One of the leading Transition Towns is Frome – and it’s been doing some marvellous things:
Here’s a piece in the news today, looking at ‘social capital’:
How a small British town used social connections to make residents happier and healthier
For a long time, Helen Kingston had noticed that a lot of her patients seemed dejected. A general practitioner in Frome, a charming English village two-and-a-half hours southwest of London, she had plenty of patients who were understandably worn down by multiple illnesses, who came in up to 80 times a year and needed more than a doctor could offer in a 10-minute appointment. But there were also many who felt helpless in ways that were harder to define…
Kingston applied for and received £110,000 ($142,000) of “innovation” funding from the Clinical Commissioning Group (CCG), an offshoot of England’s National Health Service that funds local GPs. She used it to hire someone to help manage patients who were being discharged from the hospital. But she also hired Jenny Hartnoll, a pathologically optimistic problem-solver, to map out community resources in Mendip county, population 115,000. Plenty existed: choirs, stroke support groups, exercise classes for people with health challenges, even Men’s Sheds, places—in the UK and around the world —where men gather to tinker build and bond. Hartnoll built a website cataloging all of them.
Then, Hartnoll designed a multi-pronged approach to get that information to people. First, she developed an army of very lightly trained “community connectors”—community members who could get out the word of what Frome had to offer. Later, she and Kingston designed a small team of professional “health connectors” who could help people manage multiple conditions and challenges. The approach addressed both ends of the distribution of medical care: those with seemingly non-medical needs and those with deeply complex conditions.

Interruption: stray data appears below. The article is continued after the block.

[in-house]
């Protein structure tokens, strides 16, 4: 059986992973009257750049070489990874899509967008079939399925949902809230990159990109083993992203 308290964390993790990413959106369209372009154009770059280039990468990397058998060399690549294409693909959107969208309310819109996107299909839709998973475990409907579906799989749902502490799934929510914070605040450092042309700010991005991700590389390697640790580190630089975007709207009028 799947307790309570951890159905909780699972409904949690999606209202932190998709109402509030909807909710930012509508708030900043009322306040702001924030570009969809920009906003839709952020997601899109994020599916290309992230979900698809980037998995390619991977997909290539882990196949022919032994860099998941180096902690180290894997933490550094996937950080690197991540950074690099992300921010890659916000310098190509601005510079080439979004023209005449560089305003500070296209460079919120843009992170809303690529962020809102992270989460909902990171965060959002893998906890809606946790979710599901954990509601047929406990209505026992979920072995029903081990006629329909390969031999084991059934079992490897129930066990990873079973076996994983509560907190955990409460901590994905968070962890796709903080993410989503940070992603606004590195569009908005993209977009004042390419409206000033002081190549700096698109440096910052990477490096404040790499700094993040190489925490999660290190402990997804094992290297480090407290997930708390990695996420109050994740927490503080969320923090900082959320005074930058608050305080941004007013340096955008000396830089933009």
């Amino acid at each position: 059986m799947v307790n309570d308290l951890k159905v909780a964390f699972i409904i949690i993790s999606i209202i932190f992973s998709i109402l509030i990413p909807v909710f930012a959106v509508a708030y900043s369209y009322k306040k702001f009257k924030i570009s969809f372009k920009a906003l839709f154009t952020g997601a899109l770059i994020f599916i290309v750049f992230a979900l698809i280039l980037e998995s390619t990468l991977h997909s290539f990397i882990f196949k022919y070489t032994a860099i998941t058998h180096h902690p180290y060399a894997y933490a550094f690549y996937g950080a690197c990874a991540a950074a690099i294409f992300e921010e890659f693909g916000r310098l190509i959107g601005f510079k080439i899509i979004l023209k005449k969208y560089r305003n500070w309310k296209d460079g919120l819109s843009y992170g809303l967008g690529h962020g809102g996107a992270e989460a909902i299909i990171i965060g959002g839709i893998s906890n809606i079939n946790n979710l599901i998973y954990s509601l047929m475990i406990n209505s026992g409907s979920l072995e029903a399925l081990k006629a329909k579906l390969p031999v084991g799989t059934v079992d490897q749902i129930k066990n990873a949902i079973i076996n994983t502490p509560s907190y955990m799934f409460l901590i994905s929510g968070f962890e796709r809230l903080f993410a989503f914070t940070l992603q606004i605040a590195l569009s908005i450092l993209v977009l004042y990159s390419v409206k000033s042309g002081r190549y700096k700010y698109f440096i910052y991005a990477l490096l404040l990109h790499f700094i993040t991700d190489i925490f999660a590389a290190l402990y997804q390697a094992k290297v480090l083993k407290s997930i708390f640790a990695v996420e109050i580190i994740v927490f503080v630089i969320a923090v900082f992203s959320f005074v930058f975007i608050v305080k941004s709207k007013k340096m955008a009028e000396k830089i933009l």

Patients and doctors got happier. But something else happened, in 2018, that catapulted Kingston and Hartnoll’s project from novel to national news: Emergency hospital admissions in Frome fell by 14% over three years. In Somerset county overall, where Frome is located, they rose 28.5%…
A new model for being human?
“If you look at the medical model, everything is a diagnosis and a treatment. It’s all very linear,” Kingston says. “Lives are not like that.” The average Brit interacts with the NHS five to 10 hours a year but spends 8,750-8,755 hours a year on self-management. Make the self-management part easier, and that makes the five to 10 hours more effective.
The twist? Kingston built this effort using primary care as the backbone, making sure the system takes care of the most vulnerable: those leaving the hospital and those with complex needs, but also catering to those who don’t need medical help as much as more social connection. “We are social beings,” she said. “If you move the curve from lower interaction to higher it has a huge knock on effect.”
By integrating the medical, emotional and practical elements of care, around people—in all their glorious individual messiness—Kingston and Hartnoll unleashed the power of relationships to elevate systems, be they human or medical.
Kingston insists that nothing Frome has is unique: The unique bit is weaving it together, at the individual, GP, and community level…
There’s a similar project happening in Sidmouth:
Sidmouth is also a Transition Town:
There are some interesting ideas out there: